Watercolours of beautiful flowers

Watercolour can capture flowers in beautiful manner. The transparency of the medium allows the artist to use it to his advantage, capturing the delicate complexities of the flower. If painted the meaning of "full air" doors, or a still life in his studio, flowers offer unlimited possibilities when he painted in watercolour.

I would like to share some of my color preferred with you and encourage you to use your own as well. For many years, I've included real garance pink, blue cobalt, green and yellow Aureolin Viridian on my palette. Mixture of two of these together will give you a clean and fresh color transparent that you trust not to transform "muddy." Practice different combinations of these four colors to see what your results will be and keep a chart of these samples of mixture in the vicinity. Jot down the colours have been used next to each experience for your own reference. I also use Burnt Sienna and when they are mixed with blue Cobalt makes a soft fresh grey.

Another consideration in flowers in watercolor painting is how to mix the Greens whose natural appearance. I suggest to an another graph sample with various combinations (of the above colors) with Viridian green as your starting point. Then try this new exercise substituting Winsor green for the Viridian. Winsor Green is a dark green, more dynamic, but not "flying" paper as easily as Viridian, if you want to make changes. Only do combinations of two colors, that the addition of only one-third can result in an opaque "mud." I prefer to mix my own Greens and find their more realistic and true to the color found in nature.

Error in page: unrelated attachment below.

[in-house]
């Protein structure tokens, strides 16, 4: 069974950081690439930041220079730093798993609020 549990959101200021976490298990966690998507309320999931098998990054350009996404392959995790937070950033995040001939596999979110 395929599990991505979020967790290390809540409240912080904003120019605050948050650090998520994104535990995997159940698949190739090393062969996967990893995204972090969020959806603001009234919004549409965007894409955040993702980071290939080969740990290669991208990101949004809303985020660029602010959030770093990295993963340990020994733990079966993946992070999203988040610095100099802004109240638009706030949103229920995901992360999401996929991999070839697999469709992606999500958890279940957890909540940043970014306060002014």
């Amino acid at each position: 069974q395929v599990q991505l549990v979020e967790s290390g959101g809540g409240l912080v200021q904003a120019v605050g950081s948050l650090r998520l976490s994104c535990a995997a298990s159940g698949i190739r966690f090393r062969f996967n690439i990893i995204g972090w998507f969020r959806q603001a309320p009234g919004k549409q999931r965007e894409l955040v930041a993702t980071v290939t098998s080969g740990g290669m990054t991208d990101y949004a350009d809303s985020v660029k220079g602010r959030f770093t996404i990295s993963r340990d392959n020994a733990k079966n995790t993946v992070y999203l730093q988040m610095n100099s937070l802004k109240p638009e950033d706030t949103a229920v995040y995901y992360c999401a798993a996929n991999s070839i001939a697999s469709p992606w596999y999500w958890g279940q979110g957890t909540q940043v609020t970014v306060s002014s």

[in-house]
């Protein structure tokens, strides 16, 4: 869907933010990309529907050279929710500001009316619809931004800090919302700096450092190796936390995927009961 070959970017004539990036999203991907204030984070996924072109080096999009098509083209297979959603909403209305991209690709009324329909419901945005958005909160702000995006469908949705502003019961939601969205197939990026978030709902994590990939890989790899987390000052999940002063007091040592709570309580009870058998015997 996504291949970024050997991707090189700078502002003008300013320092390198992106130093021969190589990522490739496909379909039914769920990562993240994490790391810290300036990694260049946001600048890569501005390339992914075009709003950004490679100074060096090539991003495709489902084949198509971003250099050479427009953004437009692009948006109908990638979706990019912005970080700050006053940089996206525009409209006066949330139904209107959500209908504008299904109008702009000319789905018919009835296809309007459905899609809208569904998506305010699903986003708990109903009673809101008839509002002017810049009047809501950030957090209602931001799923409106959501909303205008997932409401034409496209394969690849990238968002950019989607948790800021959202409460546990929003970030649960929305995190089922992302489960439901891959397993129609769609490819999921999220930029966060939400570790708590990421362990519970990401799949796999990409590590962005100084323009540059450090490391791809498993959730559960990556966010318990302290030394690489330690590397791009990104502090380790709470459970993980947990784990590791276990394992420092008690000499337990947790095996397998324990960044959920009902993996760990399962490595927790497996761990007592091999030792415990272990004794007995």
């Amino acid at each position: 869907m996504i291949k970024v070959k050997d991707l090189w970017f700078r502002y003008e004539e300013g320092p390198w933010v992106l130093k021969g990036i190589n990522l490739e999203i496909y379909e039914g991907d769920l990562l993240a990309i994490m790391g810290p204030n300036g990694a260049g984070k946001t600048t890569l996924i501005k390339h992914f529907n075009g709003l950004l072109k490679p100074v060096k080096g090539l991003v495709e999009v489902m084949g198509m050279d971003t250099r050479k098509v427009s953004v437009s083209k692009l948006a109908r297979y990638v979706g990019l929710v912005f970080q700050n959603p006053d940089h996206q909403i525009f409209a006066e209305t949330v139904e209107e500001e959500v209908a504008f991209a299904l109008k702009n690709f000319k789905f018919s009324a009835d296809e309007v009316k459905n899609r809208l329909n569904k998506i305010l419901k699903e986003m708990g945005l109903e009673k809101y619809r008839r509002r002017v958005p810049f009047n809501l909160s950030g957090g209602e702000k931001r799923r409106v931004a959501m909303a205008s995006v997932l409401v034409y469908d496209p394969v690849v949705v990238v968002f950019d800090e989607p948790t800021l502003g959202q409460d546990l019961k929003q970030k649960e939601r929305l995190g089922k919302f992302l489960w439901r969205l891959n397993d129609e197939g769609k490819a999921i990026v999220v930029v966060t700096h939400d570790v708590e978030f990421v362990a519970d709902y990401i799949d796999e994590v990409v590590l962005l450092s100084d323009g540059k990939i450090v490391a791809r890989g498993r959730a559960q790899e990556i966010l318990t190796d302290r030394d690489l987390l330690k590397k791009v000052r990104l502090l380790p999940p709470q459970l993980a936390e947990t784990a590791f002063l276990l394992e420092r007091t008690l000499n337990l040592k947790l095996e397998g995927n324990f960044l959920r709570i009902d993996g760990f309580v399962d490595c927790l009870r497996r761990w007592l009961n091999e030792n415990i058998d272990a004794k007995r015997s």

Watercolor paper, my personal preference is 140 lb cold pressed watercolor paper Arches. In my view, that he brandishes or suppression of some paintings, with a soft brush or a watercolor brush to "thrown". This is something with which to experiment. Some colours are "spots" and will not completely lift your paint. Keep track of these and use them with caution. Painting with some Watercolour brushes you feel uncomfortable, after having tried brands and sizes. Art supply stores most will guide you to this area.

You may want to begin by placing of fresh cut flowers in a vase with a light source with one hand. This will be their shadows to become one of your design elements. Do not place your vase in the center of the paper. Put a little offset will be a much more interesting composition. Fill your paper with your flowers and leave a certain drift off the coast of the page. Vary your borders; have some hard and other soft provide a contrast. Let some of your mixture of colors directly on the page. Use a range of values, the white of the paper to the dark rich. Try even as regards your painting reversed to get a feeling where changes should be made.

Carefully consider the petals of the flower. Observe how they curl and how each is unique in shape and size. Look closely at the stem. They are straight or that they bend slightly? Are there variations in colour? How the leaves are attached to the plant? Keep these thoughts in mind that you paint and take advantage of the process. Don't worry about the final result. You can go back and make changes later. For the moment simply to have fun.

Sue Doucette


I paint watercolors for 25 years and I am happy to share what I learned with you. Many artists want to keep their secret "tricks of the trade", but I am not one of them. A large part of what I learned was by trial and error, and by sharing with you, I hope that you will love the watercolor painting as much as I do!

Visit my site web http://www.capecodwatercolor.com/ and check my "new" section for my tips monthly for painters. Do not hesitate to contact me with your questions, you may have. I also paint ordered parts and can work from your photo.

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